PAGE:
If you put any stock in the Farmer’s Almanac, it’s going to be a harsh winter. Which is one of the many reasons to check the health of your roof now . By using your attic, you may save yourself a trip to the hospital.
Think of it this way: No homeowner wants to be climbing a ladder 25 feet or so into the sky when Old Man Winter hits. Instead, your attic – which is a lot more comfortable – can substitute, as a fallback, for the eyeball roof check experts recommend be done every pre-winter and spring to identify problems before they become even more serious headaches.
“Roofs actually create an insulated barrier that helps trap heat inside, and most attic spaces are located right below them,” explains Jason Joplin, program manager of CARE (the GAF Center for the Advancement of Roofing Excellence). “That makes them perfect for spotting potential problem areas and damage without worrying about falling off a ladder.”
Here’s what to look for while up there:
• Water leaks. When it storms – and it will – shine a flashlight up in the attic to check not only for dripping water and condensation, but also for water stains on the ceiling, walls and floors. All are dead giveaways that water is finding its way beneath your roof’s shingles or behind its flashings.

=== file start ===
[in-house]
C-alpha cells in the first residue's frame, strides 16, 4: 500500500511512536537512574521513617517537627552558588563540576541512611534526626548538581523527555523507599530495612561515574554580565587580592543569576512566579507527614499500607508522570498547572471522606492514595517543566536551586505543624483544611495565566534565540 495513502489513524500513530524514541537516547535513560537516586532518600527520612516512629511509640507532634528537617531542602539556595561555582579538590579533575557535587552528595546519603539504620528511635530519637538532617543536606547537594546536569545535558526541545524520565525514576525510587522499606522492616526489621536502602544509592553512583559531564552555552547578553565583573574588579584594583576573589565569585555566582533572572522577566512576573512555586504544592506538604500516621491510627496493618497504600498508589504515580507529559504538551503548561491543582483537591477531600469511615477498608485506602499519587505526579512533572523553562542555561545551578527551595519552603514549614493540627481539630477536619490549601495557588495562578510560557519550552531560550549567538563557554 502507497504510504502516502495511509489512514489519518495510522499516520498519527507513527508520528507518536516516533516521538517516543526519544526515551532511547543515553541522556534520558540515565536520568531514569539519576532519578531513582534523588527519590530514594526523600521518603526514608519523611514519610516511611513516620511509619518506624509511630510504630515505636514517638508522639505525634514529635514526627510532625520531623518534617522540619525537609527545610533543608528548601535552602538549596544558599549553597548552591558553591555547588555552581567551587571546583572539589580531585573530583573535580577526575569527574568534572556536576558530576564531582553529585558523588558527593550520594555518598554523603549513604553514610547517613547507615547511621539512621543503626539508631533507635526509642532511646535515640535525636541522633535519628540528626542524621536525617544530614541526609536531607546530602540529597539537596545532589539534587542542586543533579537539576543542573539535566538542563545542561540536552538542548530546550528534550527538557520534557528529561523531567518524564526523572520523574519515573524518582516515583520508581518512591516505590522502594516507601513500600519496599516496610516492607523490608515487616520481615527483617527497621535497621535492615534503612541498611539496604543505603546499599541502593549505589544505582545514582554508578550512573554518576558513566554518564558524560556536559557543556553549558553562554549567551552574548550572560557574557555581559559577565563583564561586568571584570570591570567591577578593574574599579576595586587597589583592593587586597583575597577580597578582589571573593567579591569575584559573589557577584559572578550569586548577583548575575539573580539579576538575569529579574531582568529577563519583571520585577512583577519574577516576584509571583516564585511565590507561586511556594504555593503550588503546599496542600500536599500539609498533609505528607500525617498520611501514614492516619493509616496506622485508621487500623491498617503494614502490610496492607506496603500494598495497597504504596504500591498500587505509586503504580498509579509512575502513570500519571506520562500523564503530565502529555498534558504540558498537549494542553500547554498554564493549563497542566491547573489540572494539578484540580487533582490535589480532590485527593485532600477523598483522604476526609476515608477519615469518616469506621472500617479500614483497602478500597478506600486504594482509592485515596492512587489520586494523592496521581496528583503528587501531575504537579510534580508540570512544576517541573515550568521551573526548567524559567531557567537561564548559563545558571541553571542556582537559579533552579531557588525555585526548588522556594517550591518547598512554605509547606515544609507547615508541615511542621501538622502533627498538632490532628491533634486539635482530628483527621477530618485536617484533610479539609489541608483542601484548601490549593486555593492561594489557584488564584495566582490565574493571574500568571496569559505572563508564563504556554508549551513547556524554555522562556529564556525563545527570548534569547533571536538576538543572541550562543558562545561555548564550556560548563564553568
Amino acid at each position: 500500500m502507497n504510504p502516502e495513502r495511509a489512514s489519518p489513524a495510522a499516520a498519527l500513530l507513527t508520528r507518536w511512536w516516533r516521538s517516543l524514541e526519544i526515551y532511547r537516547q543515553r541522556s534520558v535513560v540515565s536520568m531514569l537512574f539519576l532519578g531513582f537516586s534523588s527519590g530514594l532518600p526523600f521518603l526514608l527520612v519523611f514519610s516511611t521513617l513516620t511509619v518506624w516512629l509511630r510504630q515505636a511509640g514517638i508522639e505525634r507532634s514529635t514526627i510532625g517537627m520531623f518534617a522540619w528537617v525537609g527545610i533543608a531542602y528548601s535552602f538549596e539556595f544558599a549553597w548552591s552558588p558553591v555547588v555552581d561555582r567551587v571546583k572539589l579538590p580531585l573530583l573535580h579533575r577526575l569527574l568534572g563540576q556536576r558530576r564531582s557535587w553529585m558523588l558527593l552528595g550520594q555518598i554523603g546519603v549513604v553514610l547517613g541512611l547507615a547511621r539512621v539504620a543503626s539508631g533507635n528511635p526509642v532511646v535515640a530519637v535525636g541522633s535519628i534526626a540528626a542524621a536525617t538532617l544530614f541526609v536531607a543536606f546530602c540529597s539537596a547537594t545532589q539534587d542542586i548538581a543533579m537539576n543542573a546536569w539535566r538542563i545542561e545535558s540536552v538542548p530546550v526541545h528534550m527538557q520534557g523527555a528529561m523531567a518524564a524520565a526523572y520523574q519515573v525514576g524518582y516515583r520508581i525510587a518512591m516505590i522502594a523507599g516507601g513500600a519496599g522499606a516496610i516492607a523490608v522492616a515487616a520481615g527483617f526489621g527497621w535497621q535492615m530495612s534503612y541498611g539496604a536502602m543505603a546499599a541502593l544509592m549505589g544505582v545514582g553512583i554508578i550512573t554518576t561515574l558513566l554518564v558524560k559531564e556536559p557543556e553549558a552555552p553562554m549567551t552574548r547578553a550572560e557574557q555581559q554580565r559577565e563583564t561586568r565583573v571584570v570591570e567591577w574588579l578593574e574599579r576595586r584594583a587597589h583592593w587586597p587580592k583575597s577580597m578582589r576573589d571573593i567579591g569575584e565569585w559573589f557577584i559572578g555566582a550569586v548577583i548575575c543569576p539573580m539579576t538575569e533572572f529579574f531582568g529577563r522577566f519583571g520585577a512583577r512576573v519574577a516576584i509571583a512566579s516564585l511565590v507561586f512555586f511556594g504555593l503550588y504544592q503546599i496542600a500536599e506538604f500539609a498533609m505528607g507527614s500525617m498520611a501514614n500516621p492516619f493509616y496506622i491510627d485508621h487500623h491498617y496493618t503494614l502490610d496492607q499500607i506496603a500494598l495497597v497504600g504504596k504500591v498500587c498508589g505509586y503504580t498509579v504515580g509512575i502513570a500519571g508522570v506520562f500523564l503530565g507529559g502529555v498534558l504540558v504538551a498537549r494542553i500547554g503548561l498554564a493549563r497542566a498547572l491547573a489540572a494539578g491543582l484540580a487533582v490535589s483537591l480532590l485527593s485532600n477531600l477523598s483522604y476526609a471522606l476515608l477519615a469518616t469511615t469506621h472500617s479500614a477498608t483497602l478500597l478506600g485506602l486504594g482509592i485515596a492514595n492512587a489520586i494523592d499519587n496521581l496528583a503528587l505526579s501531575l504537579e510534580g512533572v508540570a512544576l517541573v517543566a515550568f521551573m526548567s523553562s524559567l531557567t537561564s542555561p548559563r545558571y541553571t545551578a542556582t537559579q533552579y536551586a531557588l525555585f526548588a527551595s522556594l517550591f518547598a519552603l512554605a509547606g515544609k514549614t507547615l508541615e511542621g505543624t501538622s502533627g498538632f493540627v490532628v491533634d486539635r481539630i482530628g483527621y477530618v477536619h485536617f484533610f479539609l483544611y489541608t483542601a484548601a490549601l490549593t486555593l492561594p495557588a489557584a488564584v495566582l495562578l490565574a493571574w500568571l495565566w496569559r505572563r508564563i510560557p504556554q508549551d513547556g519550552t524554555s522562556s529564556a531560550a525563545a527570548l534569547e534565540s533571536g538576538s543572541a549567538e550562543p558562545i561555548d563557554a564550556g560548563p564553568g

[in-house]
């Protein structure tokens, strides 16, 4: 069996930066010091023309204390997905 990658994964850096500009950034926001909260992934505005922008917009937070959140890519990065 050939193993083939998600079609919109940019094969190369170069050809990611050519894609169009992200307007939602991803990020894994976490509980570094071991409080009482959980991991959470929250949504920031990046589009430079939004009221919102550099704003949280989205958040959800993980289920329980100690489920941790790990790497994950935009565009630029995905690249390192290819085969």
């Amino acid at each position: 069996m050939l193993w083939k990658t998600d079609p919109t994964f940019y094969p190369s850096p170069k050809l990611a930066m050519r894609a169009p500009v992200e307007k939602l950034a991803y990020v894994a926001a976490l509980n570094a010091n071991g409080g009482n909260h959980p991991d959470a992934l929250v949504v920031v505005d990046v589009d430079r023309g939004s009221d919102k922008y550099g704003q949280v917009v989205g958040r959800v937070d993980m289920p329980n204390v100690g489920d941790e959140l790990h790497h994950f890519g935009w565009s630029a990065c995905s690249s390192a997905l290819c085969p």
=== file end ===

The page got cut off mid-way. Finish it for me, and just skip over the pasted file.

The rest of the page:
• Stuffed vents. There’s a reason Joplin likens the attic to “the lungs of the house.”
“It has to be able to breathe in order to function properly,” he says.
Meaning, vents clogged with debris impede proper ventilation, and need to be cleared. Unless, of course, you’re okay with (among other things) higher energy bills.
• Animal damage. Yes, squirrels are cute – when they’re frolicking on park lawns. They’re not cute, however, when they (along with bats, birds and raccoons) wreak potential damage by using your home for refuge. You’ll know if they’ve been hiding out if you see these signs: nests, droppings, and gnawed wood, wires or insulations.
First call on your list? A pest-control pro.
• Structural problems. The mere hint of a sagging roof -you’ll need to look up for this – could indicate possible structural weakness requiring professional repair before the first snowfall adds any more weight to it.
And if your goal is prolonging your roof’s life, you’ll want to be sure any professional roofing contractor you consult is insured and uses quality materials. Joplin, for one, recommends the latest triple-layer line of Glenwood Shingles – the thickest of its kind, with an authentic wood-shake look – from GAF, North America’s largest roofing manufacturer. A free service that makes it easy to find a factory-certified contractor in your area can be found at gaf.com.
Oh, and just to clarify, the Farmer’s Almanac’s defines a harsh winter as: “very long, cold and snow-filled.”Share: